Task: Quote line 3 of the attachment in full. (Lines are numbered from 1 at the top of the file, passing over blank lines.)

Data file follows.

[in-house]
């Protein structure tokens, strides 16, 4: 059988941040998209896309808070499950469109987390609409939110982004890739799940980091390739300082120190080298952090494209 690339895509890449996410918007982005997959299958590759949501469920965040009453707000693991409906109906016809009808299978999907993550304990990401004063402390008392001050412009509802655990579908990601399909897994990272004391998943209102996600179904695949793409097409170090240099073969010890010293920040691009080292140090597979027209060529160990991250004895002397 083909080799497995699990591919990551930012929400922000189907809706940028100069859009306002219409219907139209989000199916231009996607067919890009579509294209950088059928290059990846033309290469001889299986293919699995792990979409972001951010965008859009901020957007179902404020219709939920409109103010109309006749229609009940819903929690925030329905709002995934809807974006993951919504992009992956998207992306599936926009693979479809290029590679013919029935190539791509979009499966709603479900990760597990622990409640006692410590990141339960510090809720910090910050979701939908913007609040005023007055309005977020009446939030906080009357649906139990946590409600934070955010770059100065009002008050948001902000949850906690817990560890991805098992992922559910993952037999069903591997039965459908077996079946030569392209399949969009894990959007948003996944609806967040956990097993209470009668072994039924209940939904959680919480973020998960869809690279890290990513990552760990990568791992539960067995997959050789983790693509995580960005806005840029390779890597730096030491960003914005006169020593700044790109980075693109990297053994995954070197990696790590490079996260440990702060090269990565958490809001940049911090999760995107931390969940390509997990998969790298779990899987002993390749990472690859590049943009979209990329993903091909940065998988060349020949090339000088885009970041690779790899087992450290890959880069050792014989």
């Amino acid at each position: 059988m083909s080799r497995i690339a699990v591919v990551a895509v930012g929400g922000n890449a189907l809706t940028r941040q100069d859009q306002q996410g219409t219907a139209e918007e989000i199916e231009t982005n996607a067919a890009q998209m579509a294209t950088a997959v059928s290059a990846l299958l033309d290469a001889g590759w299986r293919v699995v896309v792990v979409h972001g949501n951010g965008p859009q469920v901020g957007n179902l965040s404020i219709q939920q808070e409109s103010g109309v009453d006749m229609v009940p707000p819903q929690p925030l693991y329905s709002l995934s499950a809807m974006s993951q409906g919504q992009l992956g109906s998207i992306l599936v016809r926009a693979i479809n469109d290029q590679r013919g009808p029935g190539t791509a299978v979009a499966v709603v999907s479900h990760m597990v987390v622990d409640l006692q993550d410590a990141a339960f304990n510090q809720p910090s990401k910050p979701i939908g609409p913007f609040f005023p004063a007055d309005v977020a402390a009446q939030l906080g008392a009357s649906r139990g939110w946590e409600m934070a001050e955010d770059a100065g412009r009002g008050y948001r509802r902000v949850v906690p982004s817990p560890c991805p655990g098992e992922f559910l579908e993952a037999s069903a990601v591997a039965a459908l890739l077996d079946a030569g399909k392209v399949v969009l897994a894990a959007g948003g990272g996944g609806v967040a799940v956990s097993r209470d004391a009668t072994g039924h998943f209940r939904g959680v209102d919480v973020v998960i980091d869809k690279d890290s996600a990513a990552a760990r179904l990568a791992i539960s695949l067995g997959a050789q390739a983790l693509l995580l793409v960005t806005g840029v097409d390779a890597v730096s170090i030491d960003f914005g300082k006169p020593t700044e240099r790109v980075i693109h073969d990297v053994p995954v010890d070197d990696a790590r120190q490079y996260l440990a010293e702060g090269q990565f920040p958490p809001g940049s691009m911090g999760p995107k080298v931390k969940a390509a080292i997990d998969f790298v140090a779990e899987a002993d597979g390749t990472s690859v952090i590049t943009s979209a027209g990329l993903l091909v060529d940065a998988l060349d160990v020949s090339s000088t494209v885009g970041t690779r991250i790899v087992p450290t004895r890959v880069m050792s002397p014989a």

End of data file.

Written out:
């Amino acid at each position: 059988m083909s080799r497995i690339a699990v591919v990551a895509v930012g929400g922000n890449a189907l809706t940028r941040q100069d859009q306002q996410g219409t219907a139209e918007e989000i199916e231009t982005n996607a067919a890009q998209m579509a294209t950088a997959v059928s290059a990846l299958l033309d290469a001889g590759w299986r293919v699995v896309v792990v979409h972001g949501n951010g965008p859009q469920v901020g957007n179902l965040s404020i219709q939920q808070e409109s103010g109309v009453d006749m229609v009940p707000p819903q929690p925030l693991y329905s709002l995934s499950a809807m974006s993951q409906g919504q992009l992956g109906s998207i992306l599936v016809r926009a693979i479809n469109d290029q590679r013919g009808p029935g190539t791509a299978v979009a499966v709603v999907s479900h990760m597990v987390v622990d409640l006692q993550d410590a990141a339960f304990n510090q809720p910090s990401k910050p979701i939908g609409p913007f609040f005023p004063a007055d309005v977020a402390a009446q939030l906080g008392a009357s649906r139990g939110w946590e409600m934070a001050e955010d770059a100065g412009r009002g008050y948001r509802r902000v949850v906690p982004s817990p560890c991805p655990g098992e992922f559910l579908e993952a037999s069903a990601v591997a039965a459908l890739l077996d079946a030569g399909k392209v399949v969009l897994a894990a959007g948003g990272g996944g609806v967040a799940v956990s097993r209470d004391a009668t072994g039924h998943f209940r939904g959680v209102d919480v973020v998960i980091d869809k690279d890290s996600a990513a990552a760990r179904l990568a791992i539960s695949l067995g997959a050789q390739a983790l693509l995580l793409v960005t806005g840029v097409d390779a890597v730096s170090i030491d960003f914005g300082k006169p020593t700044e240099r790109v980075i693109h073969d990297v053994p995954v010890d070197d990696a790590r120190q490079y996260l440990a010293e702060g090269q990565f920040p958490p809001g940049s691009m911090g999760p995107k080298v931390k969940a390509a080292i997990d998969f790298v140090a779990e899987a002993d597979g390749t990472s690859v952090i590049t943009s979209a027209g990329l993903l091909v060529d940065a998988l060349d160990v020949s090339s000088t494209v885009g970041t690779r991250i790899v087992p450290t004895r890959v880069m050792s002397p014989a």